Rise in foreign ex-offenders living with public putting families at risk

November 06, 2020

The continued failure to remove foreign ex-offenders may be posing an ever-greater risk to the public.

A new Migration Watch UK briefing (MW 484 - Foreign National Offenders) finds that the number of foreign ex-offenders living in the community has more than doubled from 4,000 in 2012 to 9,400 in 2020.

This has been paralleled by a decreasing use of detention and deportation (both of which can help protect the public) - with over 1,000 less foreign national offenders (FNO) returns since 2016

The purpose of the brief is to lay out the various facts, processes and rules surrounding this important topic.

The 2019 Queen's Speech contained legislation to 'maximise removal of foreign national offenders and deter them from returning to the UK'.

However, despite having been criticised by the Independent Chief Inspector of Borders for a failure to release adequate information about re-offending by non-UK ex-offenders, the government still refuses to disclose the scale of the problem - with a recent ministerial answer declining to reveal details.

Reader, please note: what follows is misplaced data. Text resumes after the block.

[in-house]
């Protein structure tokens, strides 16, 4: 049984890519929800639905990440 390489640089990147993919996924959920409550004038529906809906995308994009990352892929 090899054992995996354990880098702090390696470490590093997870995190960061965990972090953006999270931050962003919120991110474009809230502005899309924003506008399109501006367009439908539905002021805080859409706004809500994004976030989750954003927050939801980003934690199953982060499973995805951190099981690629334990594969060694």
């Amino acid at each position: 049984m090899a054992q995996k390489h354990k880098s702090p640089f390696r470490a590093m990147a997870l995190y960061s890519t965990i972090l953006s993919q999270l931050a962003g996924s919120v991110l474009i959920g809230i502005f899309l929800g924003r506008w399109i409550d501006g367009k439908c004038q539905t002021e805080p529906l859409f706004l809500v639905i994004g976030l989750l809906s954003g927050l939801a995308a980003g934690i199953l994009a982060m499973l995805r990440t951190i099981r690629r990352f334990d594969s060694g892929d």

The Migration Watch UK summary finds:

  • There are 9,000 FNOs in UK prisons (11% of a total prison population in 2019 of 82,200).
  • Non-EU FNOs make up around 5,100 (or 57%), EU nationals account for 3,900 (or 43% - 2019).
  • In the year to June 2020, there were also 9,400 FNOs living in the community. This has more than doubled from just under 4,000 in 2012.
  • There were 4,700 FNOs removed in the year to March 2020. The number of such returns fell from 6,200 in 2016. Returns averaged 5,300 (2010-19).
  • Despite non-EU FNOs forming a majority of those in UK prisons, only a third of those actually removed in 2019 were from outside the EU.
  • The average FNO was removed 139 days after release from prison (National Audit Office).
  • Obstacles to removal include: ‘last minute’ asylum claims, Judicial Review applications, further representations, documentation issues and absconding.

A Migration Watch UK spokesperson said:

The massive increase in the number of foreign ex-offenders living in the community may be putting the public at unnecessary risk. We’ve already seen horrific cases of reoffending by those who should not have been here at all. The government must deliver on its promise to ensure more effective enforcement in this area.

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